If anal-ytic baseball does not fade into the sunset we certainly will never see how Madison Bumgarner nearly single-handedly carried the Giants to the World Series championship in 2014, a mere six years ago. Those heroic pitching performances are an important reason we fans watch baseball. Great pitching performances will go the way of the Dodo bird if these crazy analytics are not curtailed!
Reasonable analytics have always been an important part of baseball strategy, the key word there is reasonable. The best example of reasonable analytics is the intentional walk when a dangerous hitter is at the plate. Platooning has been used for decades to take advantage of pitcher vs batter splits. Shifts have been used since they were used to try to contain Ted Williams and Willie McCovey, though shifts don’t help when those Hall of Famers hit the ball over the fence!
Those were reasonable analytics based on players’ danger and tendencies. But, the emphasis on pitch counts and not letting a dominant pitcher face the lineup a third time takes away more than half of baseball … great pitching performances! Pitching is 70 to 80 percent of baseball, in my opinion, and great pitching performances should be preserved!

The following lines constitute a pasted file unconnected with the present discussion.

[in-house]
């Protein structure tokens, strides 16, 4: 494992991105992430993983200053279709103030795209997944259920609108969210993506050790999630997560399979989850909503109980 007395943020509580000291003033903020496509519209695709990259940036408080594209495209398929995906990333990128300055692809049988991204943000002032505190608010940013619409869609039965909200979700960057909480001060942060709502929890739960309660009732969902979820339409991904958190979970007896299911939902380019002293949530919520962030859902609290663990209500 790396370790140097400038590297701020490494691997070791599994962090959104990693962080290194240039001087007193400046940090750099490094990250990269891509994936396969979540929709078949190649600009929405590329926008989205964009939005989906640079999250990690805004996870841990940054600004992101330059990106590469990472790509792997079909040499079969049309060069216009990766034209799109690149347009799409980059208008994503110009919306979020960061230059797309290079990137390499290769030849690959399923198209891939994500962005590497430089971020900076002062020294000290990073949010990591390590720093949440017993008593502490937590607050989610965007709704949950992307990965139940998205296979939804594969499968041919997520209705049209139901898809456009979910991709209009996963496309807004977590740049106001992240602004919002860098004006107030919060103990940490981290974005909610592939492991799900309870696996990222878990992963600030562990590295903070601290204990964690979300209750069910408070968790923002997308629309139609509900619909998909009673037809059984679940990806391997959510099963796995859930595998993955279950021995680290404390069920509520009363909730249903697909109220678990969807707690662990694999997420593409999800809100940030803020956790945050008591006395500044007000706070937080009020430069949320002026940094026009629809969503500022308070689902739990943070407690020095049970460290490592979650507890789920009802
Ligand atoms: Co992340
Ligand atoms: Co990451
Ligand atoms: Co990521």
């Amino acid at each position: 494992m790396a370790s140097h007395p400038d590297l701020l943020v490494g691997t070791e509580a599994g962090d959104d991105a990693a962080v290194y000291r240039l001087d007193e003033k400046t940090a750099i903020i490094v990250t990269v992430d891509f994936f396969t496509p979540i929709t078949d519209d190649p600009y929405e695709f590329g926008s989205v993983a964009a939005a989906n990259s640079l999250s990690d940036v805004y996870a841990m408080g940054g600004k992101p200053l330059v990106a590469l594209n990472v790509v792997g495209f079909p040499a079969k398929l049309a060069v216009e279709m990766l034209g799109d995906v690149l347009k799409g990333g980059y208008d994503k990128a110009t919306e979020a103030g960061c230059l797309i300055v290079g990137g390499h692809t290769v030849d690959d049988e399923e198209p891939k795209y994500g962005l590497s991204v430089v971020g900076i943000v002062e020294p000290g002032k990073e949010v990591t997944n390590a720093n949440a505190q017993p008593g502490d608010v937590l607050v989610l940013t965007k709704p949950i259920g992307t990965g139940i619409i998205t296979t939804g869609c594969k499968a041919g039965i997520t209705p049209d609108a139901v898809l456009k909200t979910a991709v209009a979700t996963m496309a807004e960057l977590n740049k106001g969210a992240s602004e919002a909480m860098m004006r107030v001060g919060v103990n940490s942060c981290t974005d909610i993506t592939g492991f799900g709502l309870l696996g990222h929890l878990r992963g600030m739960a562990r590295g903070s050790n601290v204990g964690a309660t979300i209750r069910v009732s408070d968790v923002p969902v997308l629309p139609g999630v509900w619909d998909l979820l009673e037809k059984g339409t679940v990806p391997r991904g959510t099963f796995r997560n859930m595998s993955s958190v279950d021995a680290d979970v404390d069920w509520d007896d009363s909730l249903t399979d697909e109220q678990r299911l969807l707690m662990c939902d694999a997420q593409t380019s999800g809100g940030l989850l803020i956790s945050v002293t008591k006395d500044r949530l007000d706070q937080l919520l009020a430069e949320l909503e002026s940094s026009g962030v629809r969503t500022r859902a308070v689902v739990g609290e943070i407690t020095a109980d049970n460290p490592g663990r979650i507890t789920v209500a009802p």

Another thing that analytics have wrought is the ridiculous high number of strikeouts, walks and home runs we see today. Analytics geeks worship these three true outcomes as if they were a religion. Thus we see batters waiting for a pitch in their zone even with two strikes. In analytics baseball there’s no room for expanding the strike zone and taking swing out to protect the plate with two strikes. No, today we see batters swing from the heels with two strikes and a half open infield inviting an opposite field swing even with runners in scoring position. This three true outcomes baseball produces three and a half hour games with numerous pitching changes, walks to boost OBP and little action. Bunting, stealing bags and the hit-and-run are rare in analytics baseball. True baseball fans mourn these changes in our national pastime.
Maybe Cash’s crime against baseball will wake up front offices to cut down the emphasis on analytics, but I doubt it. “At a macro level, these front offices are really ruining our game,” Alex Rodriguez said on the Fox postgame show. “The Ivy Leaguers keep getting an ‘F’ in this class called playoff baseball.” There’s more to being in love with baseball than seeing your team win. True baseball fans appreciate the perfect beauty of the game and seeing players accomplish amazing feats when the chips are down. Analytic baseball is killing those elements of our perfect game. This old seamhead mourns this tragic wide-spread craziness that’s infecting the game I love so passionately!